New data from San Francisco public schools suggest remote learning resulted in significant learning loss and had an unequal impact along socioeconomic and racial lines.
In a report published this week, San Francisco Unified School District (SFUSD) tracked enrollment, attendance and academic performance during the 2020-21 school year. San Francisco public schools were broadly closed last year due to the COVID-19 pandemic, reopening on a limited and rolling basis starting in April 2021. Public schools reopened full-time for all students last month.
Overall enrollment for the district, which serves about 52,000 students, dropped by more than 1,000 students compared to the year prior. SFUSD reported that these drops were most pronounced at transition grades, or grades like 6th or 9th when students often transition to a new school. Kindergarten, for example, saw 238 fewer students, or a loss of 5.6%, compared to the overall enrollment drop of 2%.
SFUSD also lost students as the school year progressed; students transferring out of the district outnumbered those transferring in by an additional 659 students.
Overall daily attendance was consistent with prior years. But chronic absenteeism, a label applied to students with an attendance rate of 90% or less, rose significantly for certain student groups. African American and Pacific Islander students saw chronic absenteeism rise to 45% and 47%, respectively, up from 38% and 34% the year prior.
The report also measured academic performance, showing students from economically disadvantaged backgrounds, as well as many minority students, slipping furthest behind in reading and math.
In math, every student group saw a drop in proficiency from the year prior, though some drops were more pronounced. Thirty-eight percent of African American students were marked “Proficient or above” in 2020-21, down from 46% one year earlier. Pacific Islander students with “Proficient of above” math marks dropped to 47% from 60%. District-wide proficiency was at 67%, down from 74%.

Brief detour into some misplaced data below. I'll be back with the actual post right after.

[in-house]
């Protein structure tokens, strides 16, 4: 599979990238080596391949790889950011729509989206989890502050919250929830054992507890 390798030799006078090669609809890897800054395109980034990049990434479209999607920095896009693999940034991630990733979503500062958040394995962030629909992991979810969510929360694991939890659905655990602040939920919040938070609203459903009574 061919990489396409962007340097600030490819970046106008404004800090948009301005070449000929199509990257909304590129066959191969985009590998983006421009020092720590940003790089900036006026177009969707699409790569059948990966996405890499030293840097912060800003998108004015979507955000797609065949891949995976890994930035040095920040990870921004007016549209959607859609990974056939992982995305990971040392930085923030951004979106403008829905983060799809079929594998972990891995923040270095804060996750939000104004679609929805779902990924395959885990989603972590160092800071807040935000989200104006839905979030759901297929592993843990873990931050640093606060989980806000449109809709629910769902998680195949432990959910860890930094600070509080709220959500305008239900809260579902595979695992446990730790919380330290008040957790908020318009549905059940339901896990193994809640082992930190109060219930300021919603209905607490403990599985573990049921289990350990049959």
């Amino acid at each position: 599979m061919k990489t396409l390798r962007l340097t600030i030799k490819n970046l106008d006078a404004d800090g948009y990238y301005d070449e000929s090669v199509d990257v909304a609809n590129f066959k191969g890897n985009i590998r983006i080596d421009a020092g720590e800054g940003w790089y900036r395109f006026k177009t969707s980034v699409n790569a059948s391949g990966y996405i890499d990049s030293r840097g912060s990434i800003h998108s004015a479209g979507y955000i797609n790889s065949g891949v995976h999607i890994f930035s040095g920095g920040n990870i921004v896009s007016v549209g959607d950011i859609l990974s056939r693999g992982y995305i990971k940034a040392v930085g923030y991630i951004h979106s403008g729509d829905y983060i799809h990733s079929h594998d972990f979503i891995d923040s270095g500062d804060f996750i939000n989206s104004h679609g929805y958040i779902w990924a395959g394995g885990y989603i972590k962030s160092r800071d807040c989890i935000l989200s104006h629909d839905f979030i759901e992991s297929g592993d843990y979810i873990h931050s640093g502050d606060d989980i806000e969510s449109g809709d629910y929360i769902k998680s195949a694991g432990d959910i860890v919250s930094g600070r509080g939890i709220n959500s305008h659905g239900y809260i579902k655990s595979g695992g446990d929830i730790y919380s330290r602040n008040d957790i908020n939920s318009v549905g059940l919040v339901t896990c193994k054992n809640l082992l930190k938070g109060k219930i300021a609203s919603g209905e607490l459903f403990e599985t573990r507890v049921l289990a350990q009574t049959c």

Reading proficiency rates for grades 3-10 increased to 62% from 55% the year prior. But SFUSD says assessment participation decreased for African American, American Indian, Latinx, Pacific Islander, English Learner and Special Education students, possibly skewing the results.
Broadly, San Francisco’s school district is in the bottom 5% for literacy in California, according to the California Reading Report Card.
SFUSD said that many students fell off the map amid the pandemic. The district counted more than 5,000 “unheard voices,” or students whose families were not reached in any of three Family Wellness Checks conducted throughout the year. Those unheard voices disproportionately skewed African American and Pacific Islander.
“SFUSD is dedicated to continuous improvement for school sites and the district as a whole,” said Laura Dudnick, SFUSD public relations manager, when asked for comment on the report.
“Now that we are fully back to in-person learning we are able to serve students better and employ multiple evidence-based strategies to accelerate learning,” Dudnick said.
The district’s findings are broadly consistent with nationwide trends, which show remote learning impacting young and disadvantaged students most severely and remote learners falling further behind in math than in reading.
“This [new data] raises a lot of questions, as it should for anyone who cares about the district,” said Meredith Dodson, founder of the parent advocacy group S.F. Parent Coalition. Dodson plans to ask the district to review an academic health dashboard at every board meeting.